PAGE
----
You're seeing the permabears pointing to the equally weighted S&P 500 (RSP) falling towards new 52-week lows relative to the Market-cap weighted version, states JC Parets of

You can see what's happening here:


But just because the larger market-cap stocks are outperforming your "average" stock doesn't mean it's not a bull market. When you look back at history, it just means that larger-cap stocks are getting inflows faster than others down the cap scale. That's all.

A good example of this was seen in 2017. Remember how angry they all were after Trump was elected? "Go to cash", they said. Well, as soon as Trump was elected President the stock market went on to have one of its greatest and least volatile years in American history. The equally weighted index underperformed that whole time...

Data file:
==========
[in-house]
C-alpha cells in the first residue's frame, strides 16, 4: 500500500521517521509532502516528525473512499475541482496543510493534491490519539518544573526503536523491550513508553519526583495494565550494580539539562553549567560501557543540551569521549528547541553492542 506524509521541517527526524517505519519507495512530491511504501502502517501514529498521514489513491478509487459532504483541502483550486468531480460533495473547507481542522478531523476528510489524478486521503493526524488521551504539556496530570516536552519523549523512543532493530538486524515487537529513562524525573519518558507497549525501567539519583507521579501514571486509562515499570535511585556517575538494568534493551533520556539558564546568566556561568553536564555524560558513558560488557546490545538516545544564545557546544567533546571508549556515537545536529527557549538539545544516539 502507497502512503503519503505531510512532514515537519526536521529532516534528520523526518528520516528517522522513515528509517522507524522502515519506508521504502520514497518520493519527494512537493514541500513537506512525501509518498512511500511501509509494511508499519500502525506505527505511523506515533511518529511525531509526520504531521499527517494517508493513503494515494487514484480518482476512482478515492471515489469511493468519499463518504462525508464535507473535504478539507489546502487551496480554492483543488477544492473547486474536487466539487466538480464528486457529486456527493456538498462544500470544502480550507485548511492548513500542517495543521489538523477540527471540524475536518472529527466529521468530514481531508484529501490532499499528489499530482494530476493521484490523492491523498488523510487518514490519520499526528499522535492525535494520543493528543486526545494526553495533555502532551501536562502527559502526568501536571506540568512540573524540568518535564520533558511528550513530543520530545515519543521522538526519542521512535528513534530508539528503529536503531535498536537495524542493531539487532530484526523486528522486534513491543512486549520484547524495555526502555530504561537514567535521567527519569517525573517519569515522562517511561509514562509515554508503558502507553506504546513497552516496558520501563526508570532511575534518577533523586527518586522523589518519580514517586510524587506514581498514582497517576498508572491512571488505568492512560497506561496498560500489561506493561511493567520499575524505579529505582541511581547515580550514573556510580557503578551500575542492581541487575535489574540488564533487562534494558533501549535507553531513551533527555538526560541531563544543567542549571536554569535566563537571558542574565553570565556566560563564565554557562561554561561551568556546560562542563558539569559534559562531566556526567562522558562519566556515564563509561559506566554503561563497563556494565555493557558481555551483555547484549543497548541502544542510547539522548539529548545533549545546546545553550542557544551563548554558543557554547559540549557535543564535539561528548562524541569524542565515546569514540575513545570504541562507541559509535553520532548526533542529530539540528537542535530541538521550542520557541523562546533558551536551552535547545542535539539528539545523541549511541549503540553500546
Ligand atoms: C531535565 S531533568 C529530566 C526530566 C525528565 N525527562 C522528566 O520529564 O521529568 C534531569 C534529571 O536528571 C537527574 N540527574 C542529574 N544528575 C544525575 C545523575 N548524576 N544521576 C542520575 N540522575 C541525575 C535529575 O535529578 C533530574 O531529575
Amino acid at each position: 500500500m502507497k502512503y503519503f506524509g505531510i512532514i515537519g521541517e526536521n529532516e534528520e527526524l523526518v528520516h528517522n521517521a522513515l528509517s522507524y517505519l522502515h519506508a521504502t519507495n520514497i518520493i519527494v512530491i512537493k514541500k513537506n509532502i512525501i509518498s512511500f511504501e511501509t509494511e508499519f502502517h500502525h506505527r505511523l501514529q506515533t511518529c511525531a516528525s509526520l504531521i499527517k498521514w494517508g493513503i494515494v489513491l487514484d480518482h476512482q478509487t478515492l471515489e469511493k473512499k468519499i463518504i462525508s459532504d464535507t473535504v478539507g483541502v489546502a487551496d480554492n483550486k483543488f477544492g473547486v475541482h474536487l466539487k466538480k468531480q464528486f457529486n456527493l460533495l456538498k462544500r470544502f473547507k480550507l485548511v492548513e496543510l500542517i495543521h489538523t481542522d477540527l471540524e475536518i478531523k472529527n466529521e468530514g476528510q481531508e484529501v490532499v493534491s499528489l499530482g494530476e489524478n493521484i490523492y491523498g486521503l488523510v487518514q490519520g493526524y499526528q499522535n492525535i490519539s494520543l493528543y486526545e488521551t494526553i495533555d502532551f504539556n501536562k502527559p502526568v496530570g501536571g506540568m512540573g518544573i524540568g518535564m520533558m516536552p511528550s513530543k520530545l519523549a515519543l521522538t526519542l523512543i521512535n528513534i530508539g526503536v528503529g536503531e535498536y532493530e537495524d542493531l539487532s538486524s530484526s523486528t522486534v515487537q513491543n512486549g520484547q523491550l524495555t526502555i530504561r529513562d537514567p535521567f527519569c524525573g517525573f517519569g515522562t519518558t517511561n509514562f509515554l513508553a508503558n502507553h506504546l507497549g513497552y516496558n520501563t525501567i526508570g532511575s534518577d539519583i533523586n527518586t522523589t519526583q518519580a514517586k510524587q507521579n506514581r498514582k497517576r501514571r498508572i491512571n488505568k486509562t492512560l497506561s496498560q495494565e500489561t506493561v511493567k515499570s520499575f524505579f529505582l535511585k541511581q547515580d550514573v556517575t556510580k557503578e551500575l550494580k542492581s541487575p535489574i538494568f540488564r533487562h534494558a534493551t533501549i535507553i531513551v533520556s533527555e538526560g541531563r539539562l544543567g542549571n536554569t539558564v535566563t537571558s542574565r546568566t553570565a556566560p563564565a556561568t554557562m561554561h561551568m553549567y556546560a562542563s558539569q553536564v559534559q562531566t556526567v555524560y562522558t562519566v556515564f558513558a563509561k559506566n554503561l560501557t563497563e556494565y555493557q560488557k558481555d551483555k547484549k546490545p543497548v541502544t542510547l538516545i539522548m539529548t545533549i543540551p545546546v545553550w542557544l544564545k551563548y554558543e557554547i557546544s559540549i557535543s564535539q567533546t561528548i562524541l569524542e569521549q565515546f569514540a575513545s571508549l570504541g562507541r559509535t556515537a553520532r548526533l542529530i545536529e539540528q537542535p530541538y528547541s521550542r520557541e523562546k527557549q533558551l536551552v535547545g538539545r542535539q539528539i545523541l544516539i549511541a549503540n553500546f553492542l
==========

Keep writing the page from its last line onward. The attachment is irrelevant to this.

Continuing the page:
And to be clear, 2017 wasn't a record year 'because' of Donald Trump. That was just the catalyst at the time to skew market sentiment way too negative. The "recession" that never seems to come and the bank "crisis" that the journalists keep telling me about appear to be this cycle's version of Trump.

The bottom line is this: It's not about whether the equally weighted version of the S&P 500 is outperforming or if it's the cap-weighted S&P 500 (SPY) version leading. It's still about the Dollar. A weaker Dollar is consistent with higher stock prices. A stronger Dollar will likely put pressure on stocks. Here's the US Dollar Index (DXY) with the Short S&P 500 ETF overlaid below it.

Notice how they look the same:


When Dollars are falling, so is the Short S&P 500 ETF. In other words, a weaker Dollar leads to higher stock prices, and vice versa. The direction of interest rates is determining which types of stocks will outperform.

The direction of the Dollar determines whether stocks will go up or not. That's how I see it. Because I'm data-driven.

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